⚠ A fun little episode comes to mind. On that big cat (data) tracking mission in a Costa Rican cloud forest, we ended up capturing the paw print of a big cat indeed. Now how do you make a cast in such a wet environment? Cloud forests are named this way because of the clouds that drip through them. Nothing really dries there, and certainly not wet plaster. So mixing as efficiently as possible is key for getting an identifiable cast. One of us was a sculptor. The leader who knew this used her skills. And then the sculptor improved on the cast-molding process that the leader had followed until then. The collaboration led to a great cast and then to a clear identification of what revealed being a puma! Who would have thought that art could be handy somewhere in the middle of a forest of dripping trees under torrential rains?…
Care about others. Balance your emotions with a sense of justice and fairness.
All relationships are built on two foundational concepts: empathy and trust. If either is missing, the relationship either fails to progress, or ends completely. Sincerity is vital to communicating empathy – if I do not believe you’re being sincere when saying that you can appreciate my perspective, trust is unlikely to follow . In short, kindness amounts to caring genuinely about the people, where ‘caring’ embraces listening, being respectful and fair, being accepting, approachable and friendly.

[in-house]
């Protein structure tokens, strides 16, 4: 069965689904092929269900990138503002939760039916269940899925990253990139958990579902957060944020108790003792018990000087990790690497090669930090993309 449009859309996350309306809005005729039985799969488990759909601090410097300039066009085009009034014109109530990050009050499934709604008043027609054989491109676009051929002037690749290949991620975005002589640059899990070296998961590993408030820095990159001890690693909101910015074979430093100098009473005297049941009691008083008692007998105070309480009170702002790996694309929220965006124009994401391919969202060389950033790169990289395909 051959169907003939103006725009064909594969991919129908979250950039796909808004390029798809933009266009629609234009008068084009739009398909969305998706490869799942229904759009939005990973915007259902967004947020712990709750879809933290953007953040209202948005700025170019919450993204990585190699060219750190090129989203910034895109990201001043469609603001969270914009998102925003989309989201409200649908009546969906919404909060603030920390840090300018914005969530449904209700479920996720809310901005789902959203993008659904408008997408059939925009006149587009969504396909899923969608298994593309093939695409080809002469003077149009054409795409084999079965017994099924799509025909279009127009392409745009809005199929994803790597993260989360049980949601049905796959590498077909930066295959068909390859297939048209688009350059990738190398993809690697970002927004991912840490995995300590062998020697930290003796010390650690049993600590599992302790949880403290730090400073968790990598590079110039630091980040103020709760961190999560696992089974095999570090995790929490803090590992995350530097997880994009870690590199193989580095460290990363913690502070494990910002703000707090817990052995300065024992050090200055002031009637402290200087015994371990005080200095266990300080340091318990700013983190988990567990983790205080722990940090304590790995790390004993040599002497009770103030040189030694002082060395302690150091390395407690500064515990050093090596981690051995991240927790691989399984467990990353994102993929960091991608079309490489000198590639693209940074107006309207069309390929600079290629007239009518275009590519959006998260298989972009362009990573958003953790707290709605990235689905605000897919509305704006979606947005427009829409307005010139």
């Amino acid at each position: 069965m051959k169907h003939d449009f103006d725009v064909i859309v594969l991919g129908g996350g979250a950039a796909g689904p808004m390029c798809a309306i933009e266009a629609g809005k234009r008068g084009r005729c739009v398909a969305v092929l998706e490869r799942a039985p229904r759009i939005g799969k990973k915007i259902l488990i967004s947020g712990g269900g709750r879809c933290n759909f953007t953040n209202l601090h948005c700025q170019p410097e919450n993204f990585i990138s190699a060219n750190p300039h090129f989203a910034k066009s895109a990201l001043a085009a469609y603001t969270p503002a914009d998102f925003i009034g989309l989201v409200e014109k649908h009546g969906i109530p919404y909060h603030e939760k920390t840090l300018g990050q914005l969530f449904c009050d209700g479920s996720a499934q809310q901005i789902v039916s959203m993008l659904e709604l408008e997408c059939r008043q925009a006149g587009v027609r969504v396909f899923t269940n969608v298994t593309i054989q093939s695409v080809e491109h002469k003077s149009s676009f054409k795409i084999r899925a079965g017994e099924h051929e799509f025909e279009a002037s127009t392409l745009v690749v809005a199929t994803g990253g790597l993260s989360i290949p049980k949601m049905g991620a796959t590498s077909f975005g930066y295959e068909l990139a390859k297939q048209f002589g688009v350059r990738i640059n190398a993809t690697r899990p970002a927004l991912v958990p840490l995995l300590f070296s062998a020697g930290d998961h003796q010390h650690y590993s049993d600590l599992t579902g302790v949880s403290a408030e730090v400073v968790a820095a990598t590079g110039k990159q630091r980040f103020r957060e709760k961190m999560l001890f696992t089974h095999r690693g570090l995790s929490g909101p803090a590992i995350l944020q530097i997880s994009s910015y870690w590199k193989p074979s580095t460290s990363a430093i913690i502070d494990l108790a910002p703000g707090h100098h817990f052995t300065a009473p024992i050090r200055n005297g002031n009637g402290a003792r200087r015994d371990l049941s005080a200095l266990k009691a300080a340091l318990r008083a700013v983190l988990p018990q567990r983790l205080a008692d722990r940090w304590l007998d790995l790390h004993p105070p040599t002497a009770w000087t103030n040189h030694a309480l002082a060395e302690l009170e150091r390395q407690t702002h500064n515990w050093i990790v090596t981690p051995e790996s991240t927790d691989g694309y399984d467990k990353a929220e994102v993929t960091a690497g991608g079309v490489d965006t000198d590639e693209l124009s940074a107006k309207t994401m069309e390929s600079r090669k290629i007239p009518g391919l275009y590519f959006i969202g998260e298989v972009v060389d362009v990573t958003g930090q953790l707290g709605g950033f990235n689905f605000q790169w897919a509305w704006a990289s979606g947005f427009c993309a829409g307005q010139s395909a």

All these characteristics do not mean being accommodating or accepting of bad behavior. Outstanding caring leaders must also be willing to call on followers for misbehavior in order to inspire trust.
Leaders who demonstrate compassion and care are often perceived as charismatic.
Foster shared values and loyalty within your team.
You are passionate, reliable, humble, open-minded and kind, then what comes next is to spread these qualities within the team itself so that you can rely later on a strong group who values mutualism over individualism. This is making your team a cohesive unit.
Emulating a cohesive team enables a smoother, more-effective communication. When working toward a common goal, individual team members bring varied skills and points of view to the project. Group members can fill in for each other’s lack of knowledge or shortage of skill, they watch each other’s back. And this unity, in unexpected situations in the wilderness, is crucial. Indeed the trust and complementarity of a well-run team allow for very quick responses when facing danger.
Creative a cohesive team requires the leader to be alert and recognize negative situations that damage the team spirit, and rectify them immediately.
A cohesive team is not about blind conformity, it is about a shared code of conduct, compassion and trust and taking full advantages of our complementary skills while knowing the weaknesses of each.
A cohesive team is about the whole being bigger than the sum of the parts.